There are two components to thinking: verbal and non-verbal. Verbal means thinking with the sounds of words, while non-verbal suggests thinking with mental pictures or intuition. Most people are better at one than the other. Dyslexics think in non-verbal pictures to the extreme.
The Davis idea is to teach dyslexic thinkers to read and write using their heightened non-verbal skills. So words such as "horse" and "fence" are not problematic for dyslexics because they can visualize those words most people know what a horse looks like. But what about "the" or "and"? It is difficult to create mental pictures of these words, so dyslexics must find alternative ways to recall such words to incorporate them into their non-verbal thinking.
Today, Schwarcz runs the Ra'anana-based Centre for Learning Correction, where she facilitates dyslexics to focus and comprehend using Davis's method. Before she accepts someone into her program and she doesn't accept everyone she carries out an assessment to determine if the child or adult is suited to the program.
Schwarcz is one of 406 Davis facilitators worldwide who provide Davis programs in 33 countries and 26 languages. In Israel, the program is taught in English, Hebrew, and Russian.
"The five-day program is just the beginning of the process, so I look for students who are prepared to make that commitment," she says. The commitment includes 15 minutes of supervised reading every day and practice in other areas two or three times a week until a list of approximately 217 "pictureless" words are mastered.
The program involves teaching the students to focus (rather than concentrate) on the subject matter in front of them.
"There's a definite difference between concentration and focus. Dyslexics need to learn to shift between the two."
Eighty percent of her work involves using molding clay.
"When we make the concept of a word in clay, we're creating that concept in the real world. Take a concept such as 'in the meantime' or 'later.' Students learn to create clay pictures that describe these concepts. Once they have done so, it stays in their minds," she explains.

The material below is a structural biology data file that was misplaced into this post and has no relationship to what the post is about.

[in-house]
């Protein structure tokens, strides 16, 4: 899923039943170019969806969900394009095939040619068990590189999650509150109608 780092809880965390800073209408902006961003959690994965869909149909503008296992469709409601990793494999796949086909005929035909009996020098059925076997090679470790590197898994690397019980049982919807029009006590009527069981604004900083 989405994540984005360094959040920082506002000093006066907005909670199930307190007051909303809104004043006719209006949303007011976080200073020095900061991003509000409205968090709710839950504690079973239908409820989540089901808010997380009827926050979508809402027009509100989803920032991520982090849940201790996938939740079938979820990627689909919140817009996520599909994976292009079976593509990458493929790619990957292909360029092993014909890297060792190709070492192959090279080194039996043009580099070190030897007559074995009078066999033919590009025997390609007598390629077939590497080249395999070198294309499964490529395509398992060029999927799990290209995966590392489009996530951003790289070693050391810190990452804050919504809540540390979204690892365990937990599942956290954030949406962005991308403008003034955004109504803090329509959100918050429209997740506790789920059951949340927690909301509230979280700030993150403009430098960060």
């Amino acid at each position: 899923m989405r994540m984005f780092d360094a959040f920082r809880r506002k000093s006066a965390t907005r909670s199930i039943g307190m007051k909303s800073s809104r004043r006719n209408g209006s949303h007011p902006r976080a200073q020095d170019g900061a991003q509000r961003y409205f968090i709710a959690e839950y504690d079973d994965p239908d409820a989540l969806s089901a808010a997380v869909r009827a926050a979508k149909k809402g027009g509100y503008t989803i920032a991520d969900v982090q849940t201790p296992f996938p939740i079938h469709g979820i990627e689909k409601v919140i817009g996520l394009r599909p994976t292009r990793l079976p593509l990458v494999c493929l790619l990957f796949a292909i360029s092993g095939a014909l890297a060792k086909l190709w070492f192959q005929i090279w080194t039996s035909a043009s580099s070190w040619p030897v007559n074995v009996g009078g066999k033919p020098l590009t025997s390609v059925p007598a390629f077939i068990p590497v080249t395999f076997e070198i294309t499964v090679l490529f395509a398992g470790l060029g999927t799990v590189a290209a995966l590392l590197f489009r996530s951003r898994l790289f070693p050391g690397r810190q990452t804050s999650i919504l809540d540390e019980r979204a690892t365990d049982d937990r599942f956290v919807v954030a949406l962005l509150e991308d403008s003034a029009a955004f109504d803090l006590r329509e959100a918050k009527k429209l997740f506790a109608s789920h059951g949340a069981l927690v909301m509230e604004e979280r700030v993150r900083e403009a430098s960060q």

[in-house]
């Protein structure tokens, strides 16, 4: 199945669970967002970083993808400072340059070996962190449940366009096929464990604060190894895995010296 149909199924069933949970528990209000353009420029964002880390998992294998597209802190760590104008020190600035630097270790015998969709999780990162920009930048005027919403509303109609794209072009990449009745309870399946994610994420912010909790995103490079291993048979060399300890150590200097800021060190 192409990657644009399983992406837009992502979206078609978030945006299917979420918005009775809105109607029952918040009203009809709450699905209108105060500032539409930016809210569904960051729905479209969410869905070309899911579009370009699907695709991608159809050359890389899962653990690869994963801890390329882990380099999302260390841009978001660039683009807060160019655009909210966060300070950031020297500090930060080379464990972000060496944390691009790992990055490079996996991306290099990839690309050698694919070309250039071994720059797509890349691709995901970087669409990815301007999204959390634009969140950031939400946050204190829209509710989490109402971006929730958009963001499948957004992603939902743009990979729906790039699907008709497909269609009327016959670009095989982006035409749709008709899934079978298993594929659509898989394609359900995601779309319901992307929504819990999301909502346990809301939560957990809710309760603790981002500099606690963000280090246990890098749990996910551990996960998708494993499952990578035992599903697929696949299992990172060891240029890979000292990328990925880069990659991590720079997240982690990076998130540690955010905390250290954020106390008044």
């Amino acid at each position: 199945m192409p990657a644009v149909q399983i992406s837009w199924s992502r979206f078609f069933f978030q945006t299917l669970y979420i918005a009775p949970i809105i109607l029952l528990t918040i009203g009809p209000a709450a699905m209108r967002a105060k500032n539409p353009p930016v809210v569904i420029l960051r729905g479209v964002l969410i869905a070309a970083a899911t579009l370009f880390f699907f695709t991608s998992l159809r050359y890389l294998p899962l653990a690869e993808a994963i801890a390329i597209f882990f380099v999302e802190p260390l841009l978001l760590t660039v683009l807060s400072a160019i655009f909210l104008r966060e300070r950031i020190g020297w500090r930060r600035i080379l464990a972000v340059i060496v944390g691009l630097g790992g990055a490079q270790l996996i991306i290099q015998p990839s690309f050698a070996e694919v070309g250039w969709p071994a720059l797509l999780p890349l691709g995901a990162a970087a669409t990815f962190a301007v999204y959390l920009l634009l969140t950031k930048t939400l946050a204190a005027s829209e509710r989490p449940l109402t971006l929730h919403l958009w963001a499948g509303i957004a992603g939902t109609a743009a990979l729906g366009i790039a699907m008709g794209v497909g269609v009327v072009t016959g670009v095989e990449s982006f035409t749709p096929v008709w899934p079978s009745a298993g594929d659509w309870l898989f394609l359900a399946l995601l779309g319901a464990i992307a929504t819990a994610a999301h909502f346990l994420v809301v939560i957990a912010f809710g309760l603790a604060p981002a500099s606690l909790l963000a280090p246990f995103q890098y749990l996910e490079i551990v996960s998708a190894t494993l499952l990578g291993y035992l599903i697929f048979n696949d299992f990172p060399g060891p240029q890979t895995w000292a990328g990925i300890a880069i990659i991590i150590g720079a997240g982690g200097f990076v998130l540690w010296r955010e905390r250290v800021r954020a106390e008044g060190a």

Separate programs are designed for those who sufferer from attention deficit disorder (ADD); attention deficit hyperactive disorder (ADHD), and learning disabilities (L/D), all of which fall under the umbrella definition of dyslexia.
"Society is very quick to write these people off," she says, when in fact, many of them are very intelligent. Some end up working in factories when they should be searching for a cure for cancer. Albert Einstein, Leonardo da Vinci, Alexander Graham Bell, Winston Churchill, Walt Disney, and many other gifted thinkers suffered from some form of dyslexia.
Of the 200 students Schwarcz has already facilitated in the Davis Program, her claimed success rate is 97 percent. The other three percent, she says, were simply not motivated.
Israeli schools, with an average class size of 40, are not well suited to identifying children with learning issues. If a first grader is not succeeding, it is the parents' obligation to ask for an evaluation and make sure the child gets it, says Schwarcz.
Teachers of younger students often suggest that families wait and see what happens for a while, but Schwarcz disagrees. "Parents must trust their own instincts and lead the effort to get these children the help they need," she asserts.
Classes for students with learning issues are available in Israel, but not enough exist. There are not enough resources to properly help these youngsters, who often end up grouped together with other children with behavioral issues. Many turn to crime and other destructive activities.
"No education means no matriculation and, in turn, no options. Israel should focus less on funding juvenile centers and more on education," says Schwarcz.
For more information on dyslexia, visit www.dyslexia.org.il, www.dyslexia-il.com, or www.dyslexia.com.
To contact Judith Schwarcz, (09) 772 9888, e-mail: firstname.lastname@example.org